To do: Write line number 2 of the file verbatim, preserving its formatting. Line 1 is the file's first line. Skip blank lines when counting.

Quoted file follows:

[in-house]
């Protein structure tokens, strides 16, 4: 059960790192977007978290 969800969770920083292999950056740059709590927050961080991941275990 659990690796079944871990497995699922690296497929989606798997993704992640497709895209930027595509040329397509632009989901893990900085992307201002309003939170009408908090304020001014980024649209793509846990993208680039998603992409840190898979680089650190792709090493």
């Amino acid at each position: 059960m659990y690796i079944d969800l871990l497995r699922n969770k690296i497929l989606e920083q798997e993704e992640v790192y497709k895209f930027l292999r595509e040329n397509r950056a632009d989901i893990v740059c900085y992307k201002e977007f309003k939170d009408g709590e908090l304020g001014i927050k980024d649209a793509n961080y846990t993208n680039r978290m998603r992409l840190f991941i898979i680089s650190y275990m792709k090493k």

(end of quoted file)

């Protein structure tokens, strides 16, 4: 059960790192977007978290 969800969770920083292999950056740059709590927050961080991941275990 659990690796079944871990497995699922690296497929989606798997993704992640497709895209930027595509040329397509632009989901893990900085992307201002309003939170009408908090304020001014980024649209793509846990993208680039998603992409840190898979680089650190792709090493």